"When you get to be 80, it pushes the frailty index a little higher," Margaret added. "Think about moving while you're still mobile. It's really tough on the body, on the mind. It's taken us about a year to adjust to a whole different lifestyle."

Associate Editor Carol Blitzer can be emailed at cblitzer@paweekly.com.

Comments

18 people like this
Posted by Neal
a resident of Community Center
on Apr 27, 2015 at 6:59 am

This is a very self serving article. The sales person's real goal is to generate a princely commission and the Smiths get to write a huge check to Uncle Sam.


13 people like this
Posted by Actually
a resident of Another Palo Alto neighborhood
on Apr 27, 2015 at 10:46 am

Actually, the real estate agent's real goal is to advertise and generate business. How this article could be viewed as anything but a free ad is ridiculous.

And seniors: Many, many real estate agents will do the same type of service for you, nothing special here.


10 people like this
Posted by Not selling
a resident of Adobe-Meadow
on Apr 27, 2015 at 12:26 pm

We have been thinking of moving. However, if we sell our house, we will have to pay hefty taxes ("write a huge check to Uncle Sam" as Neal above says). It is very dissuasive of selling. At minimum, we would hold on to our house and just rent it if we were to move.


2 people like this
Posted by question
a resident of Another Palo Alto neighborhood
on Apr 27, 2015 at 12:30 pm

I have a question: I am confused, does one have to pay the 3.8% "Obamacare tax" on capital gains from the sale of a house (above the amount permitted as gain by law, what is it 500K for a couple?!) If so, then this is a deterrent to selling my home and would let the federal government "cash in" on my more modest gains (than some featured in local news stories -- I am not elderly/very longterm homeowner with huge gains, but need to have profit to move elsewhere and buy) Thanks if anyone can answer about the Obamacare tax.


4 people like this
Posted by Jerry Underdal
a resident of Barron Park
on Apr 27, 2015 at 12:53 pm

Jerry Underdal is a registered user.

@Not selling

"At minimum, we would hold on to our house and just rent it if we were to move."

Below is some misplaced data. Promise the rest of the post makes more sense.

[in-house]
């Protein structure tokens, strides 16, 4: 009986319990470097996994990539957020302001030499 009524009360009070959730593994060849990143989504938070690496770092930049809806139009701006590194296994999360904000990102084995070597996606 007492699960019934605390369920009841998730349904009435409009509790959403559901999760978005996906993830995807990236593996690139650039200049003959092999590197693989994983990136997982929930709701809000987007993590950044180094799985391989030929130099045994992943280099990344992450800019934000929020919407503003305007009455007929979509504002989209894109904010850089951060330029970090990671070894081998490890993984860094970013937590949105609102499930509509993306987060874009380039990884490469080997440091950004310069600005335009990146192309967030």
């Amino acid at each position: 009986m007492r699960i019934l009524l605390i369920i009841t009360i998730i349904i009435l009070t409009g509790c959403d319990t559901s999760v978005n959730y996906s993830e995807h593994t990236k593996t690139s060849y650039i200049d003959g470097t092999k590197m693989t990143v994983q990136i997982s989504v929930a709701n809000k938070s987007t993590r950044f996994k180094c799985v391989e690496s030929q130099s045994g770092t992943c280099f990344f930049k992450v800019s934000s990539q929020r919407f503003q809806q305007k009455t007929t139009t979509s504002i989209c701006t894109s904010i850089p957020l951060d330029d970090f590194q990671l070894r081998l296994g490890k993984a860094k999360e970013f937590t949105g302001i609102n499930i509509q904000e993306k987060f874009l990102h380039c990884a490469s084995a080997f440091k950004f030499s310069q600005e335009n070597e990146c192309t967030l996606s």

I think a lot of long-time home owners are thinking along the same lines. Why sell if you have low or no mortgage payments to make and get to keep almost the entire rent (minus tax and insurance, and the tax is low due to Prop 13 protection.) Recently purchased homes don't yield the same profit. Even so, new homes that have been purchased as investments are often rented out at handsome prices by absentee owners who choose not to pass up significant income potential by creating a "ghost house" in the neighborhood while they wait for an opportune time to relocate here.


Like this comment
Posted by musical
a resident of Palo Verde
on Apr 27, 2015 at 1:26 pm

@Jerry, in the case of this Woodside property, hotpads.com shows it rented for $3300/month a year ago. Don't know what percentage a property manager would get if an owner doesn't want all the hassle of being a landlord. Zillow or Trulia show current value near $1.6M, more than a 30 percent increase since the $1.2M sale 19 months ago. New owner probably put some amount into rehab, but still a very nice return on investment. I guess the Smiths' son didn't want to inherit the place, or the family needed the liquidity. I wonder what a professional financial advisor would say.


1 person likes this
Posted by xPA
a resident of another community
on Apr 27, 2015 at 8:39 pm


The answer to 3.8% tax question is yes, you pay it on the sale of the house, subject to the 500K exclusion on the profit (plus the exclusion of 250K for couples). Don't forget California's extra tax on a large capital gain too.

I do enjoy hearing people complain about needing to pay taxes on their large capital gains that they worked so hard to achieve. Don't worry, the rest of the country has tremendous sympathy for those suffering from large capital gains.




1 person likes this
Posted by musical
a resident of Palo Verde
on Apr 27, 2015 at 9:41 pm

Makes sense to inflate the prices of everything and then tax it as capital gains.


2 people like this
Posted by question
a resident of Another Palo Alto neighborhood
on Apr 27, 2015 at 10:00 pm

Thanks for the info, I wasn't sure. It won't be that much of a windfall for us with all these taxes. I think we are going to stay unless we can move out of area. Our current property isn't ideal for us but wouldn't be worth leaving under the current tax situation. No, we are not elderly Prop 13 people.


6 people like this
Posted by TaxRape
a resident of Another Palo Alto neighborhood
on Apr 28, 2015 at 5:57 pm

We need a bigger home on a bigger lot, but the tax situation is such that you pay capital gains tax even if you roll over the profit immediately into another house. That means we will not have enough money left to buy down a mortgage low enough to have reasonable payments ( by reasonable, I mean under $6,000/month), even though we only owe $130,000 more on our house.

This tax law is making home ownership impossible for anyone who is 't a multi-millionaire at the very least. Unless we move to a rust belt state, the only way we can continue to be homeowners is to stay cramped like sardines in our current house.

Just think, Obama wants to get rid of the mortgage deduction completely. That oughta nail the coffin shut on the housing industry


1 person likes this
Posted by musical
a resident of Palo Verde
on Apr 29, 2015 at 5:28 am

What mortgage deduction? If you make a decent income for around here**, Schedule A sends you to the Itemized Deductions Worksheet and you lose tens of thousands off what should have been deductible.

** upwards of a million ;-)


Sorry, but further commenting on this topic has been closed.